Books of Knowledge

‘Coming of Age in Mississippi’ Still Speaks to Nation’s Racial Discord, 50 Years Later

By Anne Moody
A rare exception is Anne Moody’s “Coming of Age in Mississippi,” which was published in 1968. It spoke to the day’s pressing issues – poverty, race and civil rights – with an urgent timeliness. Instead, 50 years later, the book still commands a wide readership.

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Carol Anderson
From the award-winning, New York Times bestselling author of White Rage, the startling–and timely–history of voter suppression in America, with a foreword by Senator Dick Durbin.

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One Person, No Vote: How Voter Suppression Is Destroying Our Democracy

By Carol Anderson
From the award-winning, New York Times bestselling author of White Rage, the startling–and timely–history of voter suppression in America, with a foreword by Senator Dick Durbin.

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Blood at the Root: A Racial Cleansing in America

By Patrick Phillips
Forsyth County, Georgia, at the turn of the twentieth century was home to a large African American community that included ministers and teachers, farmers and field hands, tradesmen, servants, and children.

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New Book Celebrates the Power of Black Fatherhood & Challenges Contemporary Myths About Black Fathers

By David Miller
Miller, a husband, father of three, writer, and social entrepreneur, has released Lessons We Learned from Our Fathers: Reflections from the Men In Our Lives.

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Proud: My Fight for an Unlikely American Dream

By Ibtihaj Muhammad
Growing up in New Jersey as the only African American Muslim at school, Ibtihaj Muhammad always had to find her own way. When she discovered fencing, a sport traditionally reserved for the wealthy, she had to defy expectations and make a place for herself in a sport she grew to love.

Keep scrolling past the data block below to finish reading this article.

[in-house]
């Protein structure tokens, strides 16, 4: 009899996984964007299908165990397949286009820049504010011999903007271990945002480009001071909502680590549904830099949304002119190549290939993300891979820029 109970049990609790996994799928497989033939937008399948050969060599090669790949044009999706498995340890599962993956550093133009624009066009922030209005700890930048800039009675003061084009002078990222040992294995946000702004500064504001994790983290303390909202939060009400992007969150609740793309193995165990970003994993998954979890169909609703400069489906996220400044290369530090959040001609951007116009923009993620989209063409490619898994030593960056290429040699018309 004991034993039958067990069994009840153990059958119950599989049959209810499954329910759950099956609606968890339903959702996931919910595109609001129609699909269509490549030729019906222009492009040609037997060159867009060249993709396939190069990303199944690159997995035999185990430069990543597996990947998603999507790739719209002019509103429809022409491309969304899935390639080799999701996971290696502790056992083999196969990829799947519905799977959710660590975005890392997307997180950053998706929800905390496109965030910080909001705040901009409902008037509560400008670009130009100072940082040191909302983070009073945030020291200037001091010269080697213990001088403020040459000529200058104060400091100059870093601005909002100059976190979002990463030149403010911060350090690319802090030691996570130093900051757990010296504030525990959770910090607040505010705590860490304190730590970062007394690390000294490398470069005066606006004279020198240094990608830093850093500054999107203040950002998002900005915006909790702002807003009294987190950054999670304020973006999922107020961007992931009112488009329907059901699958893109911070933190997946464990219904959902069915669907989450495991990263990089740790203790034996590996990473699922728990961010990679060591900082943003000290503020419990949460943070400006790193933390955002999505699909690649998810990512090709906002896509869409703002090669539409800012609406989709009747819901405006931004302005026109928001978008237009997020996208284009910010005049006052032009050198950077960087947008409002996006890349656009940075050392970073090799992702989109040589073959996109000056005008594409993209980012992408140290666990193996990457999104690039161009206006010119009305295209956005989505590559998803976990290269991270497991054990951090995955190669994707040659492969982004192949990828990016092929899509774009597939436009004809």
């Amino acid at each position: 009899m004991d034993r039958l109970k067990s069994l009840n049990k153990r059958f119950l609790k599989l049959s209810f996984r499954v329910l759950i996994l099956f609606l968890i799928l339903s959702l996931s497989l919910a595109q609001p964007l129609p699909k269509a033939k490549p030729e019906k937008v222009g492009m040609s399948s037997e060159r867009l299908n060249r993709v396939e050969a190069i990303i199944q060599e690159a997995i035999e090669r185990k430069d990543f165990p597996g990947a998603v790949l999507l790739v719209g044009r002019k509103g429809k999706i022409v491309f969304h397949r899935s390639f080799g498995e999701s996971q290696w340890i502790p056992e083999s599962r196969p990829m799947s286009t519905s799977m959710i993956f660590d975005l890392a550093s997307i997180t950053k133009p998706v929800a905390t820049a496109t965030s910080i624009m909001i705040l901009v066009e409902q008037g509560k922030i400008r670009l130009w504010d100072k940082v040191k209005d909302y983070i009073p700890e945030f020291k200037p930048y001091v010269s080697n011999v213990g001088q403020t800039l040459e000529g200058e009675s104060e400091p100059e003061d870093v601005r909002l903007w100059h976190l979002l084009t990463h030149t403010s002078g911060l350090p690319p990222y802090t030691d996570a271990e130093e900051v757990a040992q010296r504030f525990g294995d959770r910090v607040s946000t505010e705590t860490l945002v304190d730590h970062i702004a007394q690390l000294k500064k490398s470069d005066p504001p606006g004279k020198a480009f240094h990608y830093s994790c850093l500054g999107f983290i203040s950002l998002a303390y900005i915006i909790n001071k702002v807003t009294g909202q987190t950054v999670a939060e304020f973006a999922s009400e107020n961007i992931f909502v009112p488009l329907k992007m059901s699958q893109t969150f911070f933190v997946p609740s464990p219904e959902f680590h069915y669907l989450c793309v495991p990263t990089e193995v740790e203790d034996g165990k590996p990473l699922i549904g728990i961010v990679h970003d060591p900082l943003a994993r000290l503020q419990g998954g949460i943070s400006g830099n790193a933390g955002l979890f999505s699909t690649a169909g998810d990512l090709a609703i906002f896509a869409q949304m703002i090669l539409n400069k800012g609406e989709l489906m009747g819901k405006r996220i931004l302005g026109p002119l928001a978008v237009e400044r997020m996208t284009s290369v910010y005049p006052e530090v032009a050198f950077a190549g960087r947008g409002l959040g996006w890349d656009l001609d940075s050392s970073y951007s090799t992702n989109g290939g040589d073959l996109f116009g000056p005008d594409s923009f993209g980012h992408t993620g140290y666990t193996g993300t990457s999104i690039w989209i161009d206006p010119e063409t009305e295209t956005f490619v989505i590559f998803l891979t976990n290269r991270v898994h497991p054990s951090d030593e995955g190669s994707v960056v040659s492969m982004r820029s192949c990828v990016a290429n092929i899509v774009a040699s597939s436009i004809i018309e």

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Cyber Racism: White Supremacy Online and the New Attack on Civil Rights (Perspectives on a Multiracial America)

By Jessie Daniels 
In this exploration of the way racism is translated from the print-only era to the cyber era the author takes the reader through a devastatingly informative tour of white supremacy online. The book examines how white supremacist organizations have translated their printed publications onto the Internet.

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A Girl Stands at the Door: The Generation of Young Women Who Desegregated America’s Schools

By Rachel Devlin
“Before reading A Girl Stands at the Door I would have imagined that nothing new could be said about the struggle to desegregate schools—and I would have been wrong. Rachel Devlin has uncovered a neglected history of how parents and, importantly, children braved rejection, hostility, even assault to insist on their right to a decent education.

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What Truth Sounds Like: Robert F. Kennedy, James Baldwin, and Our Unfinished Conversation About Race in America

By Michael Eric Dyson
The fraught conflict between conscience and politics – between morality and power – in addressing race hardly began with Clinton. An electrifying and traumatic encounter in the sixties crystallized these furious disputes.

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Rethinking Incarceration: Advocating for Justice That Restores

By Dominique DuBois Gilliard
The United States has more people locked up in jails, prisons, and detention centers than any other country in the history of the world. Mass incarceration has become a lucrative industry, and the criminal justice system is plagued with bias and unjust practices. And the church has unwittingly contributed to the problem.

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The Embattled Vote in America – From the Founding to the Present

Allan J. Lichtman
An alarming, important, perhaps even essential book. A noted authority on the history of American voting returns with a disturbing account of American political leaders who have, since the beginning of the republic, worked to limit the franchise.

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“The Sun Does Shine: How I found life and freedom on death row”

By Anthony Ray Hinton
In 1985, Anthony Ray Hinton was arrested and charged with two counts of capital murder in Alabama. Stunned, confused, and only twenty-nine years old, Hinton knew that it was a case of mistaken identity and believed that the truth would prove his innocence

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“Race Talk and the Conspiracy of Silence: Understanding and Facilitating Difficult Dialogues on Race”

By Derald Wing Sue
If you believe that talking about race is impolite, or that “colorblindness” is the preferred approach, you must read this book. “Race Talk and the Conspiracy of Silence” debunks the most pervasive myths…

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